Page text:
Fairfax Shelter Proposal Shelved

By Bill Turque
Washington Post Staff Writer
Thursday, January 11, 2007

Bowing to intense community pressure, Fairfax City has abandoned plans to purchase a Fairfax County office building as new quarters for the Lamb Center, a regional day shelter for the homeless on Old Lee Highway.

After meeting with the City Council for an hour in closed session Tuesday evening, Mayor Robert F. Lederer announced that the city would not exercise its option to buy the 10,000-square-foot low-rise on Telestar Court in the Merrifield area for $2.6 million.

After the council voted last month to set aside money for the deal, residents in the Merrifield-Dunn Loring community, which is outside the Fairfax City limits, raised vehement objections to the plan, citing public drunkenness, trespassing and other problems at the center's current location.

Opponents also accused Lederer and the council of bad faith by publicly downplaying problems around the center while privately complaining and scrambling to rid the city of the facility at any cost.

Prospects for the center's relocation waned last week when county officials told the city it was unlikely that the Board of Supervisors would approve a special zoning exception required for the Lamb Center to operate in Merrifield.

"Clearly, for any of these facilities to work . . . it does require community buy-in," Lederer said. "It's fairly clear and obvious to us, for a variety of reasons, that the [Merrifield site] does not appear as if it's going to work out."

Community opponents said they were gratified by the city's decision.

"I think we got some vindication," said John Toman, a founding member of the Merrifield Citizens Association.

The city and county have spent months searching for a new location for the Lamb Center, a ministry of Truro Episcopal Church that provides spiritual support, job counseling, laundry and other services for about 60 homeless people each day. There is wide agreement that it has outgrown its current location, a 3,400-square-foot storefront near Fairfax Circle.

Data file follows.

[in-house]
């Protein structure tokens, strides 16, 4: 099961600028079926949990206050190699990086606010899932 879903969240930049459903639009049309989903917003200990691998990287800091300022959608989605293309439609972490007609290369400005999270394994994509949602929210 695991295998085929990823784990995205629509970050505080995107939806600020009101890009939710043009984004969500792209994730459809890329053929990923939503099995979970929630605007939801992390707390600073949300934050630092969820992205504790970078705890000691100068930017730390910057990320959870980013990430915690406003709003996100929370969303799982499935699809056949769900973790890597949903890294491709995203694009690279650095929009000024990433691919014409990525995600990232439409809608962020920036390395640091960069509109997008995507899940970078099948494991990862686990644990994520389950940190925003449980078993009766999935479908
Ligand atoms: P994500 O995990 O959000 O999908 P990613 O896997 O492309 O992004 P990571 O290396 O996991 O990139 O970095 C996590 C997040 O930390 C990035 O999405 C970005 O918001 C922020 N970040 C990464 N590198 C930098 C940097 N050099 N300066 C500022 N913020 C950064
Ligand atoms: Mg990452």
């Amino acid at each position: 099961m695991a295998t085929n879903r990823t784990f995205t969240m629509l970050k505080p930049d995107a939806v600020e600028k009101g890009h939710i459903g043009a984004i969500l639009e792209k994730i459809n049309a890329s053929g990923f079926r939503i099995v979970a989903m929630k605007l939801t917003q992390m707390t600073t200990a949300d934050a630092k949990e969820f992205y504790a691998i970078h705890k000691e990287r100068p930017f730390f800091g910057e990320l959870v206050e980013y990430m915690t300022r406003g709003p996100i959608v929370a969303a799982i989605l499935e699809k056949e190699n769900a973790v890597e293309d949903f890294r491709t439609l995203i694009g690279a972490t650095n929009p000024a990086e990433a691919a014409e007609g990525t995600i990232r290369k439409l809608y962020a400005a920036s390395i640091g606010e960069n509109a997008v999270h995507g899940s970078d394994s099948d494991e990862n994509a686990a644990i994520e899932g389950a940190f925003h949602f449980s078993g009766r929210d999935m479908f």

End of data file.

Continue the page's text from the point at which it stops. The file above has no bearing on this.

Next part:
Discussions are already underway on another potential site -- a building on the grounds of the county's public safety center near Chain Bridge Road. County officials said the idea, proposed by County Executive Anthony H. Griffin, received a cool initial reception from the city.

Under the plan abandoned Tuesday night, the city was to have bought the Merrifield building and held it until the center received county zoning approval. The city then would have sold the building to the Lamb Center.

But with county approval in doubt, the council faced the possibility of owning a very expensive building for which it had no use.

Another potential complication for the move is the status of Truro, one of nine congregations in Northern Virginia that voted last month to break from the Episcopal Church, which they contend has deviated seriously from Scripture on issues such as homosexuality.

On Tuesday, the Episcopal Diocese of Virginia announced that it would not renew a 30-day pledge to avoid litigation over property and other assets of the breakaway churches.

Truro officials said that the Lamb Center is supported by a coalition of 17 churches, not all Episcopal, and that there will be funds available to finance a move if a new site can be found.

© 2007 The Washington Post Company